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After years of delays and controversy, Troy Transit Center makes its debut

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After years of delays caused by political infighting and real estate disputes, the Troy Transit Center is finally open for business.

The $6.3 million center will serve primarily as a much-improved Oakland County stop for Amtrak’s popular Wolverine Line.

That line, which connects Pontiac and Chicago, serves 500,000 riders annually. According to Amtrak, about 20,000 of them get on or off at the Troy stop.

Oakland County Executive L. Brooks Patterson said the new center is a big improvement over the old stop, which he described as a “modest, inadequate concrete platform.”

“Today, riders are safe, secure and warm inside this 2000 square foot transportation center behind me,” Patterson said.

The transit center is also “multi-modal,” with connections to suburban Detroit’s regional SMART bus system, taxi service, and improved parking.

Kirk Steudle, director Michigan Department of Transportation, said this and other improvements to transportation infrastructure statewide present a “tremendous economic opportunity.”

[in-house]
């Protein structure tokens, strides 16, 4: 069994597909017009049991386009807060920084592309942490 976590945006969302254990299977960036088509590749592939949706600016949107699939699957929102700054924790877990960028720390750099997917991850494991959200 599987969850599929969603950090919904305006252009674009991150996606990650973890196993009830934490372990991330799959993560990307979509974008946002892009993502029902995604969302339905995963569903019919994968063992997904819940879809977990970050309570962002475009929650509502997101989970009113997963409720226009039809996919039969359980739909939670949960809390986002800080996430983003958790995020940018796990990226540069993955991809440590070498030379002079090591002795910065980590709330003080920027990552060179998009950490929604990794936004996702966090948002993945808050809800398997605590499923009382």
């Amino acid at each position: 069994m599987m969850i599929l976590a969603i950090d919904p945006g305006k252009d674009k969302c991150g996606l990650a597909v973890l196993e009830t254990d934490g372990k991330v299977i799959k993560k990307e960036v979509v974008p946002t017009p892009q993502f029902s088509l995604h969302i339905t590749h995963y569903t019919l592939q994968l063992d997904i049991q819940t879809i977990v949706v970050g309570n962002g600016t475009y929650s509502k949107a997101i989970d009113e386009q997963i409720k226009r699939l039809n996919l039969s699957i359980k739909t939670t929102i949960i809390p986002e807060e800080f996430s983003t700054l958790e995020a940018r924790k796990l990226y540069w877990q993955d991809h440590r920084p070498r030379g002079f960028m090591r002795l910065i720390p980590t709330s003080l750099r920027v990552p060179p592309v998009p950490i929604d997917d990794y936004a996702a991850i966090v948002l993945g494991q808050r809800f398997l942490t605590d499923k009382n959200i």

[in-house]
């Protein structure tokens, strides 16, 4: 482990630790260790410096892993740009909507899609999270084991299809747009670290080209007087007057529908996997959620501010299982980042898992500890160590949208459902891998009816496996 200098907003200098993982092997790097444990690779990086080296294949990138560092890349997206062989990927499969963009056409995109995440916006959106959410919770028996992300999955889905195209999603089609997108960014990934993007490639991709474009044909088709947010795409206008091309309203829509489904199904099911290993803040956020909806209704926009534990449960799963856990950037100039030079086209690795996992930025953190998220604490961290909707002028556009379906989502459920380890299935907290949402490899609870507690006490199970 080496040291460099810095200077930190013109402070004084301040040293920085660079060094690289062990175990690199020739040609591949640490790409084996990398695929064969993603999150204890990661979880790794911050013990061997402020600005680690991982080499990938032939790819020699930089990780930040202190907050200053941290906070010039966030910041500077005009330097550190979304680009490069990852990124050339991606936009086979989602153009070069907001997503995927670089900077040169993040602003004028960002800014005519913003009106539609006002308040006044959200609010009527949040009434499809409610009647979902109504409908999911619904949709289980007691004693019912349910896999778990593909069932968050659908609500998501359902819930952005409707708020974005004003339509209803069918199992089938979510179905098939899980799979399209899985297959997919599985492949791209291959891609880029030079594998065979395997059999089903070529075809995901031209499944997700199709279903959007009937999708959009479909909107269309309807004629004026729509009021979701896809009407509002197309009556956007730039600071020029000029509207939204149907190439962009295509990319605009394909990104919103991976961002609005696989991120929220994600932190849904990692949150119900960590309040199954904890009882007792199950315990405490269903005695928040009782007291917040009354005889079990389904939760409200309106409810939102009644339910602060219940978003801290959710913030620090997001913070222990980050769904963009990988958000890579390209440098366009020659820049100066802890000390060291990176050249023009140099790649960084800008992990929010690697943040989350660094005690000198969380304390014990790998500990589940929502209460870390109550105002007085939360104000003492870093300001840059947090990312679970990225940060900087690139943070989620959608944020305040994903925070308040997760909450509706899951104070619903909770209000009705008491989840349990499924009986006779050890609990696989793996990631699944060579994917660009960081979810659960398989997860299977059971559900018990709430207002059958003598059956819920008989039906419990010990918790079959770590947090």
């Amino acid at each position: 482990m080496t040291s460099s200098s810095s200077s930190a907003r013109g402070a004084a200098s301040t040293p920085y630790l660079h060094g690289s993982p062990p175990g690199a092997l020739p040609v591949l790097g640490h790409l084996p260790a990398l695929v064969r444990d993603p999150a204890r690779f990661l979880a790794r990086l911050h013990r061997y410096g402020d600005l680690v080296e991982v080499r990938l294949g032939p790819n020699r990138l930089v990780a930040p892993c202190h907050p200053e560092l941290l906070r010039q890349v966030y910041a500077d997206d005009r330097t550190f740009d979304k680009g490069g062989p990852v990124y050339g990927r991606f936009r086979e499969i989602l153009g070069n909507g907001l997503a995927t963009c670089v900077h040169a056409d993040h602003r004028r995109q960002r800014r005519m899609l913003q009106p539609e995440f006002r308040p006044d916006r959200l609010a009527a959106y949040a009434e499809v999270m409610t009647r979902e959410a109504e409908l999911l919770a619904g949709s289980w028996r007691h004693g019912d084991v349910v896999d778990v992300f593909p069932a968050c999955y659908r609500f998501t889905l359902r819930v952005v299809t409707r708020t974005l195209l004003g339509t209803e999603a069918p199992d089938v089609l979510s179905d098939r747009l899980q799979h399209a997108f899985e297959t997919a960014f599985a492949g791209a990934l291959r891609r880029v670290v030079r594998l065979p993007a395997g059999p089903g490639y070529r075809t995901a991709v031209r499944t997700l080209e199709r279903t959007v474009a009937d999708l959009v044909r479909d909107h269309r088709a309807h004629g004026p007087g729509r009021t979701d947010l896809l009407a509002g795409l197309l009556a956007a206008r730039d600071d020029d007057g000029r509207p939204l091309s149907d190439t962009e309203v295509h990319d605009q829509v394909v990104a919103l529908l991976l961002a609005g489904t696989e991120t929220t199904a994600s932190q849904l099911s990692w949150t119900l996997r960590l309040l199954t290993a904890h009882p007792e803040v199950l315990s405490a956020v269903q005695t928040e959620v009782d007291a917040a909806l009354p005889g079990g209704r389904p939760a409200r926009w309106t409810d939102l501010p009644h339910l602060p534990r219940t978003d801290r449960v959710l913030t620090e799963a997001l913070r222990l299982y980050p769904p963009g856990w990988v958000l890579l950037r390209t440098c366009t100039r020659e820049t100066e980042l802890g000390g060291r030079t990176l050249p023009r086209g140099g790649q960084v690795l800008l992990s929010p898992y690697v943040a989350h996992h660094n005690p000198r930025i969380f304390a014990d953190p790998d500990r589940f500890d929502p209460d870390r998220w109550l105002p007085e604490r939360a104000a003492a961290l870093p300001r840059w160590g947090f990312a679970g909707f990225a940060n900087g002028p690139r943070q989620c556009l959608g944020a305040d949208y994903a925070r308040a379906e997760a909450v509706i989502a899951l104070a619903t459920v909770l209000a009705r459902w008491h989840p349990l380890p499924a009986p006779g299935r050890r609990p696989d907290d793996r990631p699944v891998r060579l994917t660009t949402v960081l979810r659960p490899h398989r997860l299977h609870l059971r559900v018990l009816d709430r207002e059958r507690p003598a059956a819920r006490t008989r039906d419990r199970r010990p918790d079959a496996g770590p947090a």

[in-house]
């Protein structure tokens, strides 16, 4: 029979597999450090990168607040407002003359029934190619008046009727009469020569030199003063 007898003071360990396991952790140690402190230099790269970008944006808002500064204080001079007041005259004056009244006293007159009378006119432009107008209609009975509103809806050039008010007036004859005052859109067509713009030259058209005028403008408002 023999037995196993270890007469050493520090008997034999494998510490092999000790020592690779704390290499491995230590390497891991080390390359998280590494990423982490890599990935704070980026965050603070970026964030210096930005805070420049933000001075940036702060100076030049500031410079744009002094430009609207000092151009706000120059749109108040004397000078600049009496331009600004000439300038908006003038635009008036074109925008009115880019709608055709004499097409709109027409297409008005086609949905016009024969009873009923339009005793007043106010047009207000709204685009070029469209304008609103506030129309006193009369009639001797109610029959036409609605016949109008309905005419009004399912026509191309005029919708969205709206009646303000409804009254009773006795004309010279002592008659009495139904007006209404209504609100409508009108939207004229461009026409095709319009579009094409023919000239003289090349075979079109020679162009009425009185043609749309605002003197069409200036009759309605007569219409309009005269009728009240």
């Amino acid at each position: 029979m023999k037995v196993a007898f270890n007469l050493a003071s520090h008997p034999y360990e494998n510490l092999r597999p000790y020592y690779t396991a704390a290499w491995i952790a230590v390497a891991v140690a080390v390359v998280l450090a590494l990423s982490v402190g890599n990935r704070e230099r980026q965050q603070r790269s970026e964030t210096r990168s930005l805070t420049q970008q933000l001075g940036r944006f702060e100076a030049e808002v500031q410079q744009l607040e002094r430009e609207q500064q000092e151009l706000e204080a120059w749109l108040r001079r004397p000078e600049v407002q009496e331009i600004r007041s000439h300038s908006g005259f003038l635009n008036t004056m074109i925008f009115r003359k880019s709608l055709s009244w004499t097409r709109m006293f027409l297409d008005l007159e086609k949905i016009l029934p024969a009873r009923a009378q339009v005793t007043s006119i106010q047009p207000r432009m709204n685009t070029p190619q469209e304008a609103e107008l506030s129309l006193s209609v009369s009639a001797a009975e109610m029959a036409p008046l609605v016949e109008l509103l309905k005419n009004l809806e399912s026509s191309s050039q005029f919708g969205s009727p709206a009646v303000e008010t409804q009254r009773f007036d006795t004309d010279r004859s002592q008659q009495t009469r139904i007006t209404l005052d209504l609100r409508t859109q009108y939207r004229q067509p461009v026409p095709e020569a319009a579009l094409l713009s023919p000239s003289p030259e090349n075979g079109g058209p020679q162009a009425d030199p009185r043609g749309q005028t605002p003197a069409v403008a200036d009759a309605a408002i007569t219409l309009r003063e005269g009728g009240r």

Steudle claimed the Troy center alone will generate an immediate $2.8 million in “economic payback.”

“That adds 2.8 million dollars of economic activity today—not even what we’re expecting it to grow into,” Steudle said. “That’s $47 per person.”

Amtrak officials say this is just one of several improvements coming online. New stations are expected to open in Dearborn and Grand Rapids before the end of the year.

Sarah Cwiek joined Michigan Radio in October 2009. As our Detroit reporter, she is helping us expand our coverage of the economy, politics, and culture in and around the city of Detroit.
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